Obesity may be hard-wired into the brain from birth, according to a new animal study released Tuesday that appears to bolster the notion that some people are more prone to pile on the pounds than others.

The study showed that obese rats had faulty brain wiring that impaired their response to the hunger-suppressing hormone leptin.

In obesity-prone rats, "it seems that appetite and obesity are built into the brain," said Sebastien Bouret, an assistant professor of neuroscience at the University of Southern California, Los Angeles.

"The neurodevelopmental differences in these animals can be seen as early as the first week," he said.

"The results show that obesity can be wired into the brain from early life. The three-million-dollar question now is how to get around the problem."

Leptin plays a central role in fat metabolism. Produced by fat tissue, it acts as a signal to the brain about the body's energy status.

Its role in weight regulation is still unclear, but what scientists do know is that the brain calibrates the need for food intake based in part on leptin levels.

Previous research had shown that the brains of obesity-prone rats were insensitive to these leptin signals, so the researchers looked for brain abnormalities that could explain this.

They found defects in the brain circuits that relay leptin signals throughout the hypothalamus -- the brain's central switchboard for regulating conditions in the body.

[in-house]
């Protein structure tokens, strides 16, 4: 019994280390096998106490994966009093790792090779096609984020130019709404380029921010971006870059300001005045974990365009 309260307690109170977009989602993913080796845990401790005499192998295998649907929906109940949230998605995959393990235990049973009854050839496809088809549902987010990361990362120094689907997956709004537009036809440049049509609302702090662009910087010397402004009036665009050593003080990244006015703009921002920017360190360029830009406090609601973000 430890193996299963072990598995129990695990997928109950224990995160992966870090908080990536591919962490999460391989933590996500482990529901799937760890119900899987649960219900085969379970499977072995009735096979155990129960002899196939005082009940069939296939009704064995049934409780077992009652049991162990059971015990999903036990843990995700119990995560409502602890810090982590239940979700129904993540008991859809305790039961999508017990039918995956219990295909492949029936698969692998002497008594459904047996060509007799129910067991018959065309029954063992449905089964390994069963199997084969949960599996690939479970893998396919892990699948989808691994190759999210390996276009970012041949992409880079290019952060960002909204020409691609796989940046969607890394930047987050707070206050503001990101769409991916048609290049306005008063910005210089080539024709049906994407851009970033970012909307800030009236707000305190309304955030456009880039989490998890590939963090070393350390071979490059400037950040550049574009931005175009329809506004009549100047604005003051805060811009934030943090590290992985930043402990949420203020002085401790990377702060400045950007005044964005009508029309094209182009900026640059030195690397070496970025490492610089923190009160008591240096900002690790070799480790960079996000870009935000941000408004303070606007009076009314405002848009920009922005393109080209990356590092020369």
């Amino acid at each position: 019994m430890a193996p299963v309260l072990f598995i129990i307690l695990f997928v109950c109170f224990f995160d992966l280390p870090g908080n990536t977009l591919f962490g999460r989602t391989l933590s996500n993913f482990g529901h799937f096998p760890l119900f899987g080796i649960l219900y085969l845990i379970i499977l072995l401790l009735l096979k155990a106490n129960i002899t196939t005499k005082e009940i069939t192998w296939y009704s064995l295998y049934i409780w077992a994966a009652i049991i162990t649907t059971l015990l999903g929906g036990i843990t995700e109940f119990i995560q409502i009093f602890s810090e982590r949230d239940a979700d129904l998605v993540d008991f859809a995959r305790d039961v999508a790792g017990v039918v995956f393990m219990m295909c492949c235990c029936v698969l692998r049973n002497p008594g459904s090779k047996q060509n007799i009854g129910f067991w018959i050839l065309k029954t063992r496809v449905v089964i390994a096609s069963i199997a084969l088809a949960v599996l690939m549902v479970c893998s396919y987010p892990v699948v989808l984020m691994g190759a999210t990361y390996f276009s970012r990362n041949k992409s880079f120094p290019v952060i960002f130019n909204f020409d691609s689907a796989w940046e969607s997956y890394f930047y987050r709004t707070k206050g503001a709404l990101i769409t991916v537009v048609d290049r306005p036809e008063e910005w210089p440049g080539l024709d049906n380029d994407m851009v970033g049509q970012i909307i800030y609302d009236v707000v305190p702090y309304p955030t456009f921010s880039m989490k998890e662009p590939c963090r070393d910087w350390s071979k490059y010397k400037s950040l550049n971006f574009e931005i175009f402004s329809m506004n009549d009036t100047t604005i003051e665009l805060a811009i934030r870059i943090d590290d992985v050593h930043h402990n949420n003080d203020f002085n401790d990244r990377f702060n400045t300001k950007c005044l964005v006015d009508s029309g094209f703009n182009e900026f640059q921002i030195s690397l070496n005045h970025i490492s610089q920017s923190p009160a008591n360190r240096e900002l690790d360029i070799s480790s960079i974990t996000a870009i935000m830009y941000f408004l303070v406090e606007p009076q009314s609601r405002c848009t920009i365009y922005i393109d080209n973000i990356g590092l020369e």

While the rats' condition might be improved by exercising and eating right, the findings suggest that the propensity to gain weight can't be reversed, Bouret said.

If the findings are replicated in humans, then those individuals who are genetically predisposed to obesity because of the way their brains are configured would have to be very careful about "diet and energy balance," said Richard Simerly, another researcher who worked on the study.

The findings also fly in the face of the one-size-fits-all approach that characterizes much of the discussion about weight management and weight loss in the media, said Simerly, who is director of the neuroscience program at the Saban Research Institute at the University of Southern California.

"The message in the media that weight regulation is all a matter of nutrition or lifestyle choices does a disservice to people whose biology predisposes them to obesity," he said.

The study appears in the February issue of Cell Metabolism.

CHICAGO, Feb 5, 2008 (AFP)


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